Travel News

my seventh wonder of the world

Christ the Redeemer in Rio, Brazil

Peter finally gets around to visiting Chichén Itzá, but will the Maya ruins measure up to the other six wonders of the world?

During our round-the-world trip in 2014-15, Kia and I visited Christ the Redeemer in Rio de Janeiro, Brazil. It was my sixth of the New 7 Wonders of the World, a 2007 campaign which selected the new world wonders from a list of 200 monuments. The final seven were chosen by the public who cast over 100 million votes in the process.

While we were pleased to see the statue, we were somewhat underwhelmed by the experience. Even though we visited on a beautiful, clear day in June – apparently a quiet period – we spent our time being jostled and pushed around on the viewing platform. It was not an enjoyable experience.

Atlas & Boots Christ the Redeemer was underwhelming

Furthermore, from an architectural perspective, Christ the Redeemer doesn’t really contend with the other wonders, all of which were built hundreds of years ago (thousands in some cases).

As such, I approached our visit to Chichén Itzá in Mexico’s Yucatán Peninsula somewhat cautiously. How would the Maya ruins measure up to the other world wonders? Would it wow us like the rose-red city of Petra or the iconic Inca citadel of Machu Picchu? Or would it be a flop like Rio’s statue?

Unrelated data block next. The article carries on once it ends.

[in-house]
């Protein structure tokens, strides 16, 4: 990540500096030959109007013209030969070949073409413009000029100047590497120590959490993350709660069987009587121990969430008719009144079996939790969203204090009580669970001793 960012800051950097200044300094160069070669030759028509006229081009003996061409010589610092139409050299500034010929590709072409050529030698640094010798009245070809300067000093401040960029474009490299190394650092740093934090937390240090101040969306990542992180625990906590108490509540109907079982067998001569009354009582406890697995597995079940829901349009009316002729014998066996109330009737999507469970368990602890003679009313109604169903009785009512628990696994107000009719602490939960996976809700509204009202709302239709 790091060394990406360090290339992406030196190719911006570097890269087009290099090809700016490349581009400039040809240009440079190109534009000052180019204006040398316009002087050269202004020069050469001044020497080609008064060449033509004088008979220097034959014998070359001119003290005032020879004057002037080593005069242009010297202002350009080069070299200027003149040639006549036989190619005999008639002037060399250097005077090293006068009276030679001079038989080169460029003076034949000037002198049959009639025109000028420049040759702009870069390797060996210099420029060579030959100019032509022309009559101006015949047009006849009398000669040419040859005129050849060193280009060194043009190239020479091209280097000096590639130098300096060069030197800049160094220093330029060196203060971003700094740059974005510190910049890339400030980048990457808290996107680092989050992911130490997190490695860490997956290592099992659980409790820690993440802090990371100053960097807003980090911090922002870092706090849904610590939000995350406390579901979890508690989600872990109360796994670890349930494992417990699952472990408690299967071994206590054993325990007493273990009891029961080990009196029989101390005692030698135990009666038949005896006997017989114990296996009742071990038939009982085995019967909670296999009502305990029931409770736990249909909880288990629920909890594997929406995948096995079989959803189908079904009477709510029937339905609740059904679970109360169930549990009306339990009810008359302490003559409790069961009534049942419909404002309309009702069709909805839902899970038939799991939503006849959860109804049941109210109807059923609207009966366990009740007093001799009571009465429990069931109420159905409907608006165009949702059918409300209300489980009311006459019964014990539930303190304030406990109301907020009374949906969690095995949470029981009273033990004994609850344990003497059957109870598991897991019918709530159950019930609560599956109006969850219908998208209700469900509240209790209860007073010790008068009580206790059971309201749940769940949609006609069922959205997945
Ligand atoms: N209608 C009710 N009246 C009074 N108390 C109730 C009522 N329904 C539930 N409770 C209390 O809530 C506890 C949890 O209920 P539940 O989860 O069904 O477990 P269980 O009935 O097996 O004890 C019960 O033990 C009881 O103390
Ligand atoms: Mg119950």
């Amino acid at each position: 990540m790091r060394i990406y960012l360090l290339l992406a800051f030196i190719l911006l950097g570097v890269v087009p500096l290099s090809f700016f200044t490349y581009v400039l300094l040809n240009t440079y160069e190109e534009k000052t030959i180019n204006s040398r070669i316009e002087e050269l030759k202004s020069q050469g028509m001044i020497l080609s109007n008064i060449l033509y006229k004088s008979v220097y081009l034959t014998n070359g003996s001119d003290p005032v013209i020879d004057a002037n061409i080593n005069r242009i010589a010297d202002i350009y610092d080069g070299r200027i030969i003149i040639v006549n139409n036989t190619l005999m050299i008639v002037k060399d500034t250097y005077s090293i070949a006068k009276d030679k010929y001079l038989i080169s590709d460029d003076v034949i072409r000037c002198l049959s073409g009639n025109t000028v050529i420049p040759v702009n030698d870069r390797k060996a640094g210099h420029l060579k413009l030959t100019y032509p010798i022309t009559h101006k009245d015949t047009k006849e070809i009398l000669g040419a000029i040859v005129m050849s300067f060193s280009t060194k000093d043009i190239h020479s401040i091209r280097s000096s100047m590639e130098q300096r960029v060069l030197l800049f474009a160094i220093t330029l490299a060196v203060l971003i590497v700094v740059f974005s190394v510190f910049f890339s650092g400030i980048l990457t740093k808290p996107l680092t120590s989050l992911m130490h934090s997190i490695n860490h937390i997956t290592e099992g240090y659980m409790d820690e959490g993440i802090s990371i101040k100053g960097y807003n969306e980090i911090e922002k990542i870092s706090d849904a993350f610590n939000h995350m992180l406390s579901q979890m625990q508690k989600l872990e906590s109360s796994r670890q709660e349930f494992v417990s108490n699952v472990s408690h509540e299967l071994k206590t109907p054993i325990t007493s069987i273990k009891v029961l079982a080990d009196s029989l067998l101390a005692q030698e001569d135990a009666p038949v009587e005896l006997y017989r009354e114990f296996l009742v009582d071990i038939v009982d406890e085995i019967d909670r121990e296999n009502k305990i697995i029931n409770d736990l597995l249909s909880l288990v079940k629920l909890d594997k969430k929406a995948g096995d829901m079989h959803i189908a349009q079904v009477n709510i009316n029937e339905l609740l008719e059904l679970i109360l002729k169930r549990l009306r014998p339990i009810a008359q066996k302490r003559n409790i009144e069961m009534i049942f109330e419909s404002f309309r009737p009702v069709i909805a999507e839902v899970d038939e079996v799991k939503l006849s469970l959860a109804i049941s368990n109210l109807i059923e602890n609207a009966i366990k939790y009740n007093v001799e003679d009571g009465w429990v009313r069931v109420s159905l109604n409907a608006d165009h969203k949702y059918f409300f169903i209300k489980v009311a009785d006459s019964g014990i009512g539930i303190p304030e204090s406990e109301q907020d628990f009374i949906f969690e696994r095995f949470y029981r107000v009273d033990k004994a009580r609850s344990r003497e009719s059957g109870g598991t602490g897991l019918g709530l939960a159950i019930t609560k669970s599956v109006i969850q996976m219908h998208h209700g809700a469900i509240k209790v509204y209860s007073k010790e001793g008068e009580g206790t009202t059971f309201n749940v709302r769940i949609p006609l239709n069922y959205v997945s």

What are the New Seven Wonders of the World?

The New7Wonders Foundation made headlines in 2007 when the results of “the largest poll on record” were announced at a glittering show at Lisbon’s Benfica stadium.

However, the poll was criticised as unscientific. Even though online voting was limited to one vote per online identity, casting multiple votes was possible via telephone. Brazil, in particular, ran huge country-wide campaigns encouraging residents to vote for Christ the Redeemer. Some estimates suggest that around 10 million Brazilians voted in the poll – 10% of the total votes cast!

Peter standing in front of Chichén Itzá
Atlas & Boots Peter at Chichén Itzá, his seventh world wonder

On the contrary, countries without a large and well-connected population or sufficient funds ­– be it sponsorship or government support – could not run such high-impact campaigns.

Farouk Hosny, the Egyptian culture minister at the time, wrote to the director-general of UNESCO, saying the company behind the vote was “primarily aiming for profit” and that “the Seven Wonders should be chosen by a cultural institution, not the average man on the street.”


Click Here to Read the Full Original Article at Atlas & Boots…